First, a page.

Cookies We use cookies in order to allow the website to function optimally and to anticipate the information requirements of our visitors. By using our website, you agree to cookies being placed. Read more about this in our privacy and cookie statement.
What are you looking for?
News, Knowledge and Advice

Providing optimum nutrition with an organic diet

Sector News Sector News5-3-2018

With limited raw materials available to organic producers, Andy King from Barrington Organic Partnership, Somerset ensures every mouthful fed to his organic herd is formulated to provide an optimum balance of nutrition. 

Andy, as well as managing the Coombe Farm Organic Milk Pool for the AH Warren Trust, runs an organic dairy farm with his wife Rosemary on a Farm Business Tenancy. Together with Farm Manager Richard Coombes and Herdsman Barry Chick the team are focused on feeding a diet to their 240 all year round calving herd that meets the organic requirement of achieving a minimum of 60% daily dry matter intake from forage whilst ensuring yield and cow health are the best that they can be. This means paying careful attention at silage-making time, to make very palatable silage with high intake potential. 

With 210 cows in milk at any one time, Andy expects to achieve an average of 25 litres/cow/day throughout the year. To achieve this in an organic system requires meticulous planning and here Andy combines his own background in dairy nutrition with all the tools available to him to formulate rations that meet his needs. These tools were put to the test though in winter 2016, when the forage he was feeding didn't perform as well as the previous year. As Andy explains:

"We run all the milking cows as one group and feed a partial mixed ration down the barrier made up of roughly 75% grass silage, 20% whole crop, 5% fodder beet, a small amount of concentrate and sometimes yeast. We look to achieve maintenance plus 20 litres from this and then feed an 18% dairy compound in the parlour for 20-32 litres. We then feed a 16% dairy compound through out of parlour feeders for those cows achieving 32-40 litres. By spreading the feed throughout the day, we lower the potential for acid loading and try to ensure the main partial mixed ration is as balanced as possible.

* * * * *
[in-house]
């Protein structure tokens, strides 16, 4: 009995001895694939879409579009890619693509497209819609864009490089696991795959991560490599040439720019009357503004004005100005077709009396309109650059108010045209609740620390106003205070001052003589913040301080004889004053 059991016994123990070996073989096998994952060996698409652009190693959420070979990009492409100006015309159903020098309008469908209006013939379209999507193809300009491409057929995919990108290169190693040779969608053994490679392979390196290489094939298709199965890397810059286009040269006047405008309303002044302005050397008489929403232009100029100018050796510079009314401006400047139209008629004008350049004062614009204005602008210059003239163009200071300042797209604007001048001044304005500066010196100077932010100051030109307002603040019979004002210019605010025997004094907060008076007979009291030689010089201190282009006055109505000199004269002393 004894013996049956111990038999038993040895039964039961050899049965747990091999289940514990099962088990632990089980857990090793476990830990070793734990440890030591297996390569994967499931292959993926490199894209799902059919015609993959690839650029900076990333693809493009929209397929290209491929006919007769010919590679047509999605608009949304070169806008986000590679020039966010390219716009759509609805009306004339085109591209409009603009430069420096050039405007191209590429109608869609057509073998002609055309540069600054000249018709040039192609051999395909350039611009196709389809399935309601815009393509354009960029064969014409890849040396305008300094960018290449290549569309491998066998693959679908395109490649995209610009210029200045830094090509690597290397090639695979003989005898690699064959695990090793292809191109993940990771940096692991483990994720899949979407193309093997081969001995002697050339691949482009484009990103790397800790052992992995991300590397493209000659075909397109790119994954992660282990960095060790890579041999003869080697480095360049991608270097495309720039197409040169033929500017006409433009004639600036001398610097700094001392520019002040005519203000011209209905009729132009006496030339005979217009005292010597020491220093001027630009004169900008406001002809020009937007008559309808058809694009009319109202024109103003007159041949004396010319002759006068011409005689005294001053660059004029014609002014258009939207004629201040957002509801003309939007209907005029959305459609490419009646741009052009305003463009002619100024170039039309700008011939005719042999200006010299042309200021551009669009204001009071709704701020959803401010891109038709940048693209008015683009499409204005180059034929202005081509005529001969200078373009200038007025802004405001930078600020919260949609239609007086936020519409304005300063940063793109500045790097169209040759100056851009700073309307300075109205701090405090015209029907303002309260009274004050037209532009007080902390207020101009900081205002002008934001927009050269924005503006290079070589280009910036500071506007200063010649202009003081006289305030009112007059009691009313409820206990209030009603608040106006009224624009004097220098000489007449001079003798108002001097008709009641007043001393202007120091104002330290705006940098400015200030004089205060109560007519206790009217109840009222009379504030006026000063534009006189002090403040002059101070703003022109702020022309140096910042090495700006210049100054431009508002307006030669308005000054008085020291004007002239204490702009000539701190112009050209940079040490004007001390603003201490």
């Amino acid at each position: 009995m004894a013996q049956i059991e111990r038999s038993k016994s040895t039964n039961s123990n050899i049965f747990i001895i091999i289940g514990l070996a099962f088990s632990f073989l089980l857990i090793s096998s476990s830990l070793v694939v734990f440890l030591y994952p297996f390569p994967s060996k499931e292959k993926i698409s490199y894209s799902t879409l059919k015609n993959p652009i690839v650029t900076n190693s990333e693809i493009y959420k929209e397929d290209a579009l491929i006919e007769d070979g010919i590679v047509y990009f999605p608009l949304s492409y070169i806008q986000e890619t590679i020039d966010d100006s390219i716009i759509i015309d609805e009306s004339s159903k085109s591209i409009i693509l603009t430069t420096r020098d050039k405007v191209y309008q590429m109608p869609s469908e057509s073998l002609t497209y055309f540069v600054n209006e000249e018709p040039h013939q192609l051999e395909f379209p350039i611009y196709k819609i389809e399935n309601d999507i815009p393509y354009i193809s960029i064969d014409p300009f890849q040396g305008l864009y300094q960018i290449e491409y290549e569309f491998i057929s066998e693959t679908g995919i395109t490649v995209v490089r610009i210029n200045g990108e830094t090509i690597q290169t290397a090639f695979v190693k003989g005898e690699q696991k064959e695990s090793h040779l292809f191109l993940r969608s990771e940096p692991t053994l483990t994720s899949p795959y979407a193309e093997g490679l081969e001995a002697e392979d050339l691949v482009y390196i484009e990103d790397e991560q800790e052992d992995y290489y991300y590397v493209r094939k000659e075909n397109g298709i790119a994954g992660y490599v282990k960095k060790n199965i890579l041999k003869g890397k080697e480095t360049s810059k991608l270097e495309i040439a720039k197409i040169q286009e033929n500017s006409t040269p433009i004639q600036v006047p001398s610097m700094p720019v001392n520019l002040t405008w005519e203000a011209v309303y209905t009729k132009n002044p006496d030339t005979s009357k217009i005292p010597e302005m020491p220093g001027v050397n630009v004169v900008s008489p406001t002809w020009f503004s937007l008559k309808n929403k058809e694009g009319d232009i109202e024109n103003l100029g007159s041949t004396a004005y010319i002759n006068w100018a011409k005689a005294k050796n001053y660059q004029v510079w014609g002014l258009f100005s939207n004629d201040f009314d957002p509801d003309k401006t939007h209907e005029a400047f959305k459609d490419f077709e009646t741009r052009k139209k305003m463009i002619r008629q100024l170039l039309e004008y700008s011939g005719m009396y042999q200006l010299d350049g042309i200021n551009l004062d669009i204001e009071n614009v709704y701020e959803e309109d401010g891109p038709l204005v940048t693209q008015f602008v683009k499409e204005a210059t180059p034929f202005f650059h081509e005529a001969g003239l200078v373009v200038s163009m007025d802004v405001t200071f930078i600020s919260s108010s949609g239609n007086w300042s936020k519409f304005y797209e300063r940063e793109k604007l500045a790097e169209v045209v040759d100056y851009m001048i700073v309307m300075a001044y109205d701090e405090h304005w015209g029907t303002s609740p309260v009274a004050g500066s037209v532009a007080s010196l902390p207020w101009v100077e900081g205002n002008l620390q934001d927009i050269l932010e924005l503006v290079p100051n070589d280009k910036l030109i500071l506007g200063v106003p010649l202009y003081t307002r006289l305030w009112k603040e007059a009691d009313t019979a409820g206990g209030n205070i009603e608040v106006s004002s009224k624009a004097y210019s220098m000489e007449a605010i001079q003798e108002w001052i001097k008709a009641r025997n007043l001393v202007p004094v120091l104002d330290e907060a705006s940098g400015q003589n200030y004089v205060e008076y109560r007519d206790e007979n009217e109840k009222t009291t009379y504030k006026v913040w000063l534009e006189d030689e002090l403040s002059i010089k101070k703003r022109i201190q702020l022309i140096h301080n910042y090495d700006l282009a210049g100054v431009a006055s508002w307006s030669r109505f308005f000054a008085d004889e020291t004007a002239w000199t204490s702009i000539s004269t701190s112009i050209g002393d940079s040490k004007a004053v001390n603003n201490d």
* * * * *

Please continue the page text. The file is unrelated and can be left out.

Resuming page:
"We tend to have a maximum crude protein (CP) level of around 16% in the overall diet compared to the industry average of 18%. We also try and grow as much of the protein on farm ie. clover/grass mixes. In winter 2015-16 we actually averaged 15.5% CP and the cows milked well. This winter, though, cows were eating the same amount of silage but milk levels were dropping below 23 litres/cow/day. So, once fodder beet was ready to use in December 2016 and we knew we had a good three months of consistent feed ahead of us, I sat down and looked at how we could improve the diet."

Afbeelding: 1006-graesmark-72 DLF COPYRIGHT DK CORPORATE PHOTO

Tools to monitor feed performance

Andy uses a range of tools to monitor feed performance including: regular Dry NIR silage analysis using ForFarmers SilageManager+, the NMR Energy Balance service (that monitors a cow's energy status through its milk profile), the ForFarmers Visiolac service (milk fatty acid analysis which indicates rumen performance and nutrient utilisation) and also by measuring silage intakes.